2013 BMW ActiveHybrid 3: Sails on the road but disappoints at the pump
MUNICH—If Kermit the Frog were to get his fuzzy derriere behind the wheel of a 2013 BMW ActiveHybrid 3, he would likely start singing, “It’s not tardy being green.”
And possibly a few choruses of “Sailing” by Christopher Cross. More on that later.
When it comes to gas/electric hybrid vehicles, there are two approaches. The Toyota Prius uses every possible technological nuance to extract maximum fuel economy, resulting in a very frugal and equally bland motoring experience. Conversely, the hybrid BMW 3 sedan uses electric assist as much for maintaining its performance image as it does for the reduction of fuel consumption.
Conventional wisdom would have BMW hybridizing its already efficient turbo-four 328i sport compact sedan, but here we see the potent 335i with its TwinPower turbo 3.0 L inline six-cylinder getting the hybrid treatment.
When Kermie puts his flipper down, this conservative-looking four-door will zip to 100 km/h in a scant 5.3 seconds, thanks to its 335 hp and 332 lb.-ft. of torque. That’s an increase of 13 and 11 per cent respectively over the gasoline-powered 335i.
Another notable increase is price. The hybrid sees a list of $58,300 versus $51,200 for the comparably equipped gas version.
So what do we get for our $7,200? Another 135 kg in mass, a whole raft of cool technology, a marginal gain in fuel economy and a presumably clearer conscience.
The hybrid is rated at 5.9 L/100 km highway and 8.0 L/100 km city. The 335i sedan on which it is based matches the highway number at 5.9 and is not far off the city figure at 9.1. Sure it’s something, but certainly not enough to have the polar bears high-fiving.
BMW is betting there are customers who will pay a premium for a six-cylinder 3 Series that will hum about the ’hood for up to 4 kilometers on electric power, as well as do the things expected of a sports sedan.
Negotiating the smooth and winding roads of rural Bavaria, the ActiveHybrid 3 was quite at home, unravelling the black ribbons with uncanny swiftness and poise. The eight-speed auto shifts smoothly and responds quickly to shift paddle inputs, if you are so inclined. The seats are superb and the thick-rimmed wheel meaty in the palms.
A few brief Autobahn blasts showed the car to be rock solid at more than double our national speed limit.
A toggle switch on the console calls up three driving modes (Eco Pro, Comfort, Sport) with each adjusting the parameters of shift function, steering feel, throttle response and the adjustable dampers.
Aside from the lithium-ion battery pack that lives between the rear-wheel arches, all the interesting hybrid bits are in the transmission. In place of the usual torque-converter is an electric motor/generator that makes 55 hp and 155 lb.-ft.
Getting back to my earlier “sailing” reference, when lifting off the accelerator while coasting or going downhill in Eco Pro mode, the engine decouples from the drivetrain and shuts off at speeds up to 160 km/h. The only thing weirder that flying along at 120 km/h with the tachometer needle resting at zero is how instant and absolutely undetectable this transition is.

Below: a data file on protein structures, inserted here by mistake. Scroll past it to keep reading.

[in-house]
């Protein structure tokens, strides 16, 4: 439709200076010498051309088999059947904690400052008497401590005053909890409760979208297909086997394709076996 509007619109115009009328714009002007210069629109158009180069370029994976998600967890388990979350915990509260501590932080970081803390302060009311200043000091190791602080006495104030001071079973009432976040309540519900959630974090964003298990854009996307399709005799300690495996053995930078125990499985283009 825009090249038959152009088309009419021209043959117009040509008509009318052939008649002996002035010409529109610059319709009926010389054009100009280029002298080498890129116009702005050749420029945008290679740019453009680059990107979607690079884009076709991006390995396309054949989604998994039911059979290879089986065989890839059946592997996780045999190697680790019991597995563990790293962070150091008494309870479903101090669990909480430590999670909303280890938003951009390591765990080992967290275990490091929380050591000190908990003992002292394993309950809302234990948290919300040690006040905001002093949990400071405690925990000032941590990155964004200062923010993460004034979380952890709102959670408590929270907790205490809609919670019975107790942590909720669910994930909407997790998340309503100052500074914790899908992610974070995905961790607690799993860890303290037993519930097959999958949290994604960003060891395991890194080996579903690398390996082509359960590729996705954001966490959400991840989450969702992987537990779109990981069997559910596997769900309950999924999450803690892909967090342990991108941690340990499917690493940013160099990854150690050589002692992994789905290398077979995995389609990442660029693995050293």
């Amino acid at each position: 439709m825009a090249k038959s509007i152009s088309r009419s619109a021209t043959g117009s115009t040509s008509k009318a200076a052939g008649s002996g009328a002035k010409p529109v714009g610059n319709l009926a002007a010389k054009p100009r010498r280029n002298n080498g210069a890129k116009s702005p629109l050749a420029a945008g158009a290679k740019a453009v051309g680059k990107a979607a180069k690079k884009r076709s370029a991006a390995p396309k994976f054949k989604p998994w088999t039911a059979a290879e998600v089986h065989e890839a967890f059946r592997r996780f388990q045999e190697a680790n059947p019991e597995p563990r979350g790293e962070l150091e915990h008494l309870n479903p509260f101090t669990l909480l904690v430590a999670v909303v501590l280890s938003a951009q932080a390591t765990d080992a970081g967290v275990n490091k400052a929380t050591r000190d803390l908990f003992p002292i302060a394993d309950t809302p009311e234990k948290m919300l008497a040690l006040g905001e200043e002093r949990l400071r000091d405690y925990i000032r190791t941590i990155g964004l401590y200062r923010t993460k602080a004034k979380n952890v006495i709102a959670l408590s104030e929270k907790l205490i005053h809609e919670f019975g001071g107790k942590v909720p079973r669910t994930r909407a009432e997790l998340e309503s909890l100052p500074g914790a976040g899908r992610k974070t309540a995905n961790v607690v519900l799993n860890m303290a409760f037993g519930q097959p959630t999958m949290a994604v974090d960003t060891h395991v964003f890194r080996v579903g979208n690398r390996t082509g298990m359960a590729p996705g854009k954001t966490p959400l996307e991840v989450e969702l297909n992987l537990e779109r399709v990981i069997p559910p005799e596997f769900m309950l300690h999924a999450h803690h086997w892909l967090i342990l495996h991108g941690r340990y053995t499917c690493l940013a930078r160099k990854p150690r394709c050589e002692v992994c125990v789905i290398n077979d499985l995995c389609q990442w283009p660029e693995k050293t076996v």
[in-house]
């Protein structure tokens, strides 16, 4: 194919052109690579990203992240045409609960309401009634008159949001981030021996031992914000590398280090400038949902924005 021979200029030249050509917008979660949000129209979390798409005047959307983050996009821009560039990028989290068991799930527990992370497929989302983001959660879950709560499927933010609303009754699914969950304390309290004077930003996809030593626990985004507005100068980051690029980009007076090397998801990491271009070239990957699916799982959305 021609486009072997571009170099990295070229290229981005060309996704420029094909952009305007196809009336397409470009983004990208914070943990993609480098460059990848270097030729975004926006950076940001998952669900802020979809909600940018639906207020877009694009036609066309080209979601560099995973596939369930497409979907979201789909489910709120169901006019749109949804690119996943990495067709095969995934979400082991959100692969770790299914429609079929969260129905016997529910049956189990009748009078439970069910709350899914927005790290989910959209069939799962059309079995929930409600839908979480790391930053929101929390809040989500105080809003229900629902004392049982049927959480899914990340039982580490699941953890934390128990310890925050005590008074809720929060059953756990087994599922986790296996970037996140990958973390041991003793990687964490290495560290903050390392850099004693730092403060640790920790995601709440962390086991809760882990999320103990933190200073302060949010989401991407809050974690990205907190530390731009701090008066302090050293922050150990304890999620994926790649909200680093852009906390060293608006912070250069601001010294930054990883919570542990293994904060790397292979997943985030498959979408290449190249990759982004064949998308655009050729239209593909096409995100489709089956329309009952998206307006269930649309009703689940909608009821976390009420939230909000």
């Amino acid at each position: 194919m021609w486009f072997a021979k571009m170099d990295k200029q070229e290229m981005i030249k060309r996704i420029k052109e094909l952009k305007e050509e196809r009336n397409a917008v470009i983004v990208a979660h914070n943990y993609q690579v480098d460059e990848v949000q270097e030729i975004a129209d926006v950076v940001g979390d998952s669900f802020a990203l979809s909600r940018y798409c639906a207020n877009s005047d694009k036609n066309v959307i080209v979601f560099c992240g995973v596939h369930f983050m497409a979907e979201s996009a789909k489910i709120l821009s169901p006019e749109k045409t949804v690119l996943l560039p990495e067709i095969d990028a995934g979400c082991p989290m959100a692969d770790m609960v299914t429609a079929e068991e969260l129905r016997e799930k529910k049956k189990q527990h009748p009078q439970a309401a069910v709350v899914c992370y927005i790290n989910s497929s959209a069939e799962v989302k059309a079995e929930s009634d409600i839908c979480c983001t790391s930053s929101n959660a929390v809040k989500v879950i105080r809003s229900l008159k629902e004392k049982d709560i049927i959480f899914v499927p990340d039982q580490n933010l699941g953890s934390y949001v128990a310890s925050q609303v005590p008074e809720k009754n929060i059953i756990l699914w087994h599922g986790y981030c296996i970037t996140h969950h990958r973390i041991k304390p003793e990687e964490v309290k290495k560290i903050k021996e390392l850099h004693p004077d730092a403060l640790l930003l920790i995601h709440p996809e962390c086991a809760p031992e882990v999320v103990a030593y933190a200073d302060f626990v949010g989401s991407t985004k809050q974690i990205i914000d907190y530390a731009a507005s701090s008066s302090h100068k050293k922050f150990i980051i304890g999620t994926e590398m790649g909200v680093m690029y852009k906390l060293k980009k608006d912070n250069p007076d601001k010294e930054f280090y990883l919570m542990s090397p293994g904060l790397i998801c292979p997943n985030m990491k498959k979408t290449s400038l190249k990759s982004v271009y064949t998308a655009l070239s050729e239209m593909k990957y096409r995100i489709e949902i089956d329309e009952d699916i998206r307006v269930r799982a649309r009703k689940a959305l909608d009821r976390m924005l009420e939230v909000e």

The battery pack is mainly charged during coasting and braking, and, as with all hybrids, there is an auto start/stop function.
When we slowed to cruise through the many hamlets dotting the countryside, the BMW usually remained in full EV (electric) mode.
A fascinating “first” technology links the hybrid management electronics to the navigation. By reading the topography of the planned route, the car anticipates the drivetrain power flow and regeneration periods, somehow making the whole process more efficient.
What my driving partner and I both noticed was a slight gruffness to the inline-six that wasn’t noticeable in the non-hybrid BMW models we drove fitted with the same N55 single twin-scroll turbo engine.
Although many hybrid sedans lose significant luggage space to the battery pack, BMW has kept this to a minimum. Trunk volume is down by just 10 litres and the 40/20/40 folding rear bench with pass-through remains.
At the end of the day, we saw 9.1 L/100 km on the car’s computer. If you’re thinking, “Holy cow, that’s a lot of trouble to go through to eke out a few more L/100 km,” well, welcome to the electrification of the automobile.
To play the devil’s advocate here, a few years ago, I drove the fabulously swift previous-generation 335d diesel 3 Series (no longer available in Canada) over the same roads and saw 8.3 L/100 km.
And there are diesel versions of this new-gen 3 Series in Europe that put the ActiveHybrid 3 to shame when it comes to fuel economy, but for reasons too numerous to mention, we’ll see them in Canada when Miss Piggy flies.
The AvtiveHybrid 3 was developed mainly for the strong gasoline markets of the U.S. and Asia. As project leader Dr. Herbert Negele said, “Our clear target was to build the BMW of hybrids.” On that count, they seem to have succeeded.
2013 BMW ActiveHybrid 3
PRICE: $58,300, base; $61,800 as tested
ENGINE: 3.0 L TwinPower Turbo inline-six with synchronous electric motor.
POWER/TORQUE: 335 hp/332 lb.-ft.
FUEL CONSUMPTION L/100 km: 8.0 city, 5.9 highway
COMPETITION: Lexus GS 450h
WHAT’S BEST: drives like a 335i, cool tech, improved fuel economy.
WHAT’S WORST: pricey, heavier.
WHAT’S INTERESTING: battery pack gives car 50/50 weight distribution.
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